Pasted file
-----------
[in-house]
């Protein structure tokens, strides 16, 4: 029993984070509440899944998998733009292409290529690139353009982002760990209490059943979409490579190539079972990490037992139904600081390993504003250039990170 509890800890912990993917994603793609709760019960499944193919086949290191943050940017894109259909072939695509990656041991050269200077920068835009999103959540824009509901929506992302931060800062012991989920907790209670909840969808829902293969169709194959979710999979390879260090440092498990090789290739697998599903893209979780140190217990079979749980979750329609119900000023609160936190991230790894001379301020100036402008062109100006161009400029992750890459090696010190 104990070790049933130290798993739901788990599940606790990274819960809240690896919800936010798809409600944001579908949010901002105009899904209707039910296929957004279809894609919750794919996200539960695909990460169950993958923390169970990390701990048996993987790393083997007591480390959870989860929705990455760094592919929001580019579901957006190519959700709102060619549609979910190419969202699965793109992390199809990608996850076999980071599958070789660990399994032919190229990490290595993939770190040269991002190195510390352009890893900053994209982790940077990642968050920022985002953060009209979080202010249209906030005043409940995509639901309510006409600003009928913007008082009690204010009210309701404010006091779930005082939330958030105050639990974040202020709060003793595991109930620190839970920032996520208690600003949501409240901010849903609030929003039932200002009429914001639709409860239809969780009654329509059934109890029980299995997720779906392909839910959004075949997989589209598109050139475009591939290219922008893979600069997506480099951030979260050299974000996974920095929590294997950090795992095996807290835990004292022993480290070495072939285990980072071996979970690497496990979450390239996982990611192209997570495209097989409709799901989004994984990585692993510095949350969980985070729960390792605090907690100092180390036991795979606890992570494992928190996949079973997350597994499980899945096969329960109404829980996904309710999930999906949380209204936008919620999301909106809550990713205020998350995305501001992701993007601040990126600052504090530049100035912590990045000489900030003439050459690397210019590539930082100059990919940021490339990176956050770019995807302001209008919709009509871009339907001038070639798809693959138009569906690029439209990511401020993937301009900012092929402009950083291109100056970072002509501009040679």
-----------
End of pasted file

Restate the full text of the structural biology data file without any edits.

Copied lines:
[in-house]
């Protein structure tokens, strides 16, 4: 029993984070509440899944998998733009292409290529690139353009982002760990209490059943979409490579190539079972990490037992139904600081390993504003250039990170 509890800890912990993917994603793609709760019960499944193919086949290191943050940017894109259909072939695509990656041991050269200077920068835009999103959540824009509901929506992302931060800062012991989920907790209670909840969808829902293969169709194959979710999979390879260090440092498990090789290739697998599903893209979780140190217990079979749980979750329609119900000023609160936190991230790894001379301020100036402008062109100006161009400029992750890459090696010190 104990070790049933130290798993739901788990599940606790990274819960809240690896919800936010798809409600944001579908949010901002105009899904209707039910296929957004279809894609919750794919996200539960695909990460169950993958923390169970990390701990048996993987790393083997007591480390959870989860929705990455760094592919929001580019579901957006190519959700709102060619549609979910190419969202699965793109992390199809990608996850076999980071599958070789660990399994032919190229990490290595993939770190040269991002190195510390352009890893900053994209982790940077990642968050920022985002953060009209979080202010249209906030005043409940995509639901309510006409600003009928913007008082009690204010009210309701404010006091779930005082939330958030105050639990974040202020709060003793595991109930620190839970920032996520208690600003949501409240901010849903609030929003039932200002009429914001639709409860239809969780009654329509059934109890029980299995997720779906392909839910959004075949997989589209598109050139475009591939290219922008893979600069997506480099951030979260050299974000996974920095929590294997950090795992095996807290835990004292022993480290070495072939285990980072071996979970690497496990979450390239996982990611192209997570495209097989409709799901989004994984990585692993510095949350969980985070729960390792605090907690100092180390036991795979606890992570494992928190996949079973997350597994499980899945096969329960109404829980996904309710999930999906949380209204936008919620999301909106809550990713205020998350995305501001992701993007601040990126600052504090530049100035912590990045000489900030003439050459690397210019590539930082100059990919940021490339990176956050770019995807302001209008919709009509871009339907001038070639798809693959138009569906690029439209990511401020993937301009900012092929402009950083291109100056970072002509501009040679």